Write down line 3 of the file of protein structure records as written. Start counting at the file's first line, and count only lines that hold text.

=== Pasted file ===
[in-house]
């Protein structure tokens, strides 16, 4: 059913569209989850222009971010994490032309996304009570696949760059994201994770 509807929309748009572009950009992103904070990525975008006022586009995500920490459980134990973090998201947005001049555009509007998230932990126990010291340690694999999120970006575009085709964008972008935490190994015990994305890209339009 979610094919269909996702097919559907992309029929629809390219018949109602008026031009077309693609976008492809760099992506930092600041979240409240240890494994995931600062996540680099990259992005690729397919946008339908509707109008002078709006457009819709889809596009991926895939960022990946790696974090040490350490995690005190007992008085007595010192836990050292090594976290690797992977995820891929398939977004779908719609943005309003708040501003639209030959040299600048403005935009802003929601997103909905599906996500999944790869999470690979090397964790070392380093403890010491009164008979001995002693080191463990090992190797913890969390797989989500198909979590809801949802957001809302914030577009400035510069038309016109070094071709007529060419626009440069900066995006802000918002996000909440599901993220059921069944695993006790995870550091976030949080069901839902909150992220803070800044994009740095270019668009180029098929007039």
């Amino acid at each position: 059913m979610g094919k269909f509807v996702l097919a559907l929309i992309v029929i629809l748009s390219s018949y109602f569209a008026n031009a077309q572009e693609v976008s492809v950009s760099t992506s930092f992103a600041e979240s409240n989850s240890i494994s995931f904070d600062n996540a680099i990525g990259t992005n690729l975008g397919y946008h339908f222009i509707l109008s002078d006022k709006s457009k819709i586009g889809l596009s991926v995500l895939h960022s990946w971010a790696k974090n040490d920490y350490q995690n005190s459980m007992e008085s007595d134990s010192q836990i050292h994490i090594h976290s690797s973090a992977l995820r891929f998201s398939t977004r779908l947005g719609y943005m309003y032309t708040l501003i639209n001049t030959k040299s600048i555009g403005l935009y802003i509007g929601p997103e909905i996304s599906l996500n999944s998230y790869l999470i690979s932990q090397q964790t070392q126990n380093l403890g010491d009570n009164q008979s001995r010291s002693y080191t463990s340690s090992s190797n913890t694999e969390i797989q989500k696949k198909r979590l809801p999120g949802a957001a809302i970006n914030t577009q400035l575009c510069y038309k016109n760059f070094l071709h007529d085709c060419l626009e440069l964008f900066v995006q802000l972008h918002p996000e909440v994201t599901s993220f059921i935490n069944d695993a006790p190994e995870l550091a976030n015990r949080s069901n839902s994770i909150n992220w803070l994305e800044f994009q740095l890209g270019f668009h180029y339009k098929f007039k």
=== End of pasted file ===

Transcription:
């Amino acid at each position: 059913m979610g094919k269909f509807v996702l097919a559907l929309i992309v029929i629809l748009s390219s018949y109602f569209a008026n031009a077309q572009e693609v976008s492809v950009s760099t992506s930092f992103a600041e979240s409240n989850s240890i494994s995931f904070d600062n996540a680099i990525g990259t992005n690729l975008g397919y946008h339908f222009i509707l109008s002078d006022k709006s457009k819709i586009g889809l596009s991926v995500l895939h960022s990946w971010a790696k974090n040490d920490y350490q995690n005190s459980m007992e008085s007595d134990s010192q836990i050292h994490i090594h976290s690797s973090a992977l995820r891929f998201s398939t977004r779908l947005g719609y943005m309003y032309t708040l501003i639209n001049t030959k040299s600048i555009g403005l935009y802003i509007g929601p997103e909905i996304s599906l996500n999944s998230y790869l999470i690979s932990q090397q964790t070392q126990n380093l403890g010491d009570n009164q008979s001995r010291s002693y080191t463990s340690s090992s190797n913890t694999e969390i797989q989500k696949k198909r979590l809801p999120g949802a957001a809302i970006n914030t577009q400035l575009c510069y038309k016109n760059f070094l071709h007529d085709c060419l626009e440069l964008f900066v995006q802000l972008h918002p996000e909440v994201t599901s993220f059921i935490n069944d695993a006790p190994e995870l550091a976030n015990r949080s069901n839902s994770i909150n992220w803070l994305e800044f994009q740095l890209g270019f668009h180029y339009k098929f007039k």